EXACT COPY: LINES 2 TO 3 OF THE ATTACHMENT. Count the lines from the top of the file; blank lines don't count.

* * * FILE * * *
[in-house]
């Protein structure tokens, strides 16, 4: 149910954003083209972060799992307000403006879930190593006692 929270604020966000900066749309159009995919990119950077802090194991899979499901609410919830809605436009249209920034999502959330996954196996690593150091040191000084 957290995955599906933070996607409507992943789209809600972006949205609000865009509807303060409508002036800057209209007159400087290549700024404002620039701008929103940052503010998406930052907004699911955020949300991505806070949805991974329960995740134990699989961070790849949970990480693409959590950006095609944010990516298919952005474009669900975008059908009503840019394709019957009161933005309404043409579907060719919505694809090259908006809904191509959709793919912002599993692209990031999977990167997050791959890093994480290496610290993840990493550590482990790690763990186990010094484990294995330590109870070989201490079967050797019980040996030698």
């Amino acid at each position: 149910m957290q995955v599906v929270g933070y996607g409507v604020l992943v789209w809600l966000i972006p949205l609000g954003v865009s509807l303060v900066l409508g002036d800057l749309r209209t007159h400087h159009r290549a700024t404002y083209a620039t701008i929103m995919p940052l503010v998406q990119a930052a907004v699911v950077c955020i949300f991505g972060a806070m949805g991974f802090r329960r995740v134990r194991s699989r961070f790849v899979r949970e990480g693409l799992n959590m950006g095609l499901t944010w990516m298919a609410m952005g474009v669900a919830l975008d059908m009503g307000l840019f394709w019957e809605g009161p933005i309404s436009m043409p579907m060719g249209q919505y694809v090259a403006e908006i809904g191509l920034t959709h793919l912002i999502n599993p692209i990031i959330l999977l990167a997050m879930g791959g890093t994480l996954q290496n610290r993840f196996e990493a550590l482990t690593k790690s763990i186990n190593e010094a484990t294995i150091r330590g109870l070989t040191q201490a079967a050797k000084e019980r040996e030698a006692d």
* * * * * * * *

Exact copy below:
């Protein structure tokens, strides 16, 4: 149910954003083209972060799992307000403006879930190593006692 929270604020966000900066749309159009995919990119950077802090194991899979499901609410919830809605436009249209920034999502959330996954196996690593150091040191000084 957290995955599906933070996607409507992943789209809600972006949205609000865009509807303060409508002036800057209209007159400087290549700024404002620039701008929103940052503010998406930052907004699911955020949300991505806070949805991974329960995740134990699989961070790849949970990480693409959590950006095609944010990516298919952005474009669900975008059908009503840019394709019957009161933005309404043409579907060719919505694809090259908006809904191509959709793919912002599993692209990031999977990167997050791959890093994480290496610290993840990493550590482990790690763990186990010094484990294995330590109870070989201490079967050797019980040996030698």
């Amino acid at each position: 149910m957290q995955v599906v929270g933070y996607g409507v604020l992943v789209w809600l966000i972006p949205l609000g954003v865009s509807l303060v900066l409508g002036d800057l749309r209209t007159h400087h159009r290549a700024t404002y083209a620039t701008i929103m995919p940052l503010v998406q990119a930052a907004v699911v950077c955020i949300f991505g972060a806070m949805g991974f802090r329960r995740v134990r194991s699989r961070f790849v899979r949970e990480g693409l799992n959590m950006g095609l499901t944010w990516m298919a609410m952005g474009v669900a919830l975008d059908m009503g307000l840019f394709w019957e809605g009161p933005i309404s436009m043409p579907m060719g249209q919505y694809v090259a403006e908006i809904g191509l920034t959709h793919l912002i999502n599993p692209i990031i959330l999977l990167a997050m879930g791959g890093t994480l996954q290496n610290r993840f196996e990493a550590l482990t690593k790690s763990i186990n190593e010094a484990t294995i150091r330590g109870l070989t040191q201490a079967a050797k000084e019980r040996e030698a006692d």